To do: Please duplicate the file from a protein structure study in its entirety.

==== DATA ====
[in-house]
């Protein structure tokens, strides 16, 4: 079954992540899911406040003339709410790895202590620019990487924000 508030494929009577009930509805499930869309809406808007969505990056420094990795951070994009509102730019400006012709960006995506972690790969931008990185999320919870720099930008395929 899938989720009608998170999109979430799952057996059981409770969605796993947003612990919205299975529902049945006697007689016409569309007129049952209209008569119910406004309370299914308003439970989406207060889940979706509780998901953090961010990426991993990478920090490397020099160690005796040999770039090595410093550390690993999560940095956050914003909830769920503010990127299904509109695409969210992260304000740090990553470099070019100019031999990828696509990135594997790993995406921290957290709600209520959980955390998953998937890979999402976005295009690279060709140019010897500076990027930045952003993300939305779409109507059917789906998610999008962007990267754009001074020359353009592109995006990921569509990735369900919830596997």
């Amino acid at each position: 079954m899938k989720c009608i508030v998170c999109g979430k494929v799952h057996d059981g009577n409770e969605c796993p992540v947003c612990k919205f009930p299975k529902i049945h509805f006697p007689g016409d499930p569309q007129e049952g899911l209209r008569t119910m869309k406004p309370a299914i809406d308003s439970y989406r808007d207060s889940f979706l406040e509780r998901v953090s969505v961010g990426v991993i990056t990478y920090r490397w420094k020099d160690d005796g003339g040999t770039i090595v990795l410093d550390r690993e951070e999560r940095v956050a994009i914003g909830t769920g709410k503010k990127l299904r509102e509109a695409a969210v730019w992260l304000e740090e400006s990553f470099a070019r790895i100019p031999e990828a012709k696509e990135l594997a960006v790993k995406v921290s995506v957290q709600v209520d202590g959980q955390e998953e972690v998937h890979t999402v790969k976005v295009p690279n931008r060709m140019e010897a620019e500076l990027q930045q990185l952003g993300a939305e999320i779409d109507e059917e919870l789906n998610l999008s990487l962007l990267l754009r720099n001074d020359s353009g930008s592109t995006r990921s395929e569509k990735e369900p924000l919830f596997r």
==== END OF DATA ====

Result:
[in-house]
């Protein structure tokens, strides 16, 4: 079954992540899911406040003339709410790895202590620019990487924000 508030494929009577009930509805499930869309809406808007969505990056420094990795951070994009509102730019400006012709960006995506972690790969931008990185999320919870720099930008395929 899938989720009608998170999109979430799952057996059981409770969605796993947003612990919205299975529902049945006697007689016409569309007129049952209209008569119910406004309370299914308003439970989406207060889940979706509780998901953090961010990426991993990478920090490397020099160690005796040999770039090595410093550390690993999560940095956050914003909830769920503010990127299904509109695409969210992260304000740090990553470099070019100019031999990828696509990135594997790993995406921290957290709600209520959980955390998953998937890979999402976005295009690279060709140019010897500076990027930045952003993300939305779409109507059917789906998610999008962007990267754009001074020359353009592109995006990921569509990735369900919830596997």
């Amino acid at each position: 079954m899938k989720c009608i508030v998170c999109g979430k494929v799952h057996d059981g009577n409770e969605c796993p992540v947003c612990k919205f009930p299975k529902i049945h509805f006697p007689g016409d499930p569309q007129e049952g899911l209209r008569t119910m869309k406004p309370a299914i809406d308003s439970y989406r808007d207060s889940f979706l406040e509780r998901v953090s969505v961010g990426v991993i990056t990478y920090r490397w420094k020099d160690d005796g003339g040999t770039i090595v990795l410093d550390r690993e951070e999560r940095v956050a994009i914003g909830t769920g709410k503010k990127l299904r509102e509109a695409a969210v730019w992260l304000e740090e400006s990553f470099a070019r790895i100019p031999e990828a012709k696509e990135l594997a960006v790993k995406v921290s995506v957290q709600v209520d202590g959980q955390e998953e972690v998937h890979t999402v790969k976005v295009p690279n931008r060709m140019e010897a620019e500076l990027q930045q990185l952003g993300a939305e999320i779409d109507e059917e919870l789906n998610l999008s990487l962007l990267l754009r720099n001074d020359s353009g930008s592109t995006r990921s395929e569509k990735e369900p924000l919830f596997r």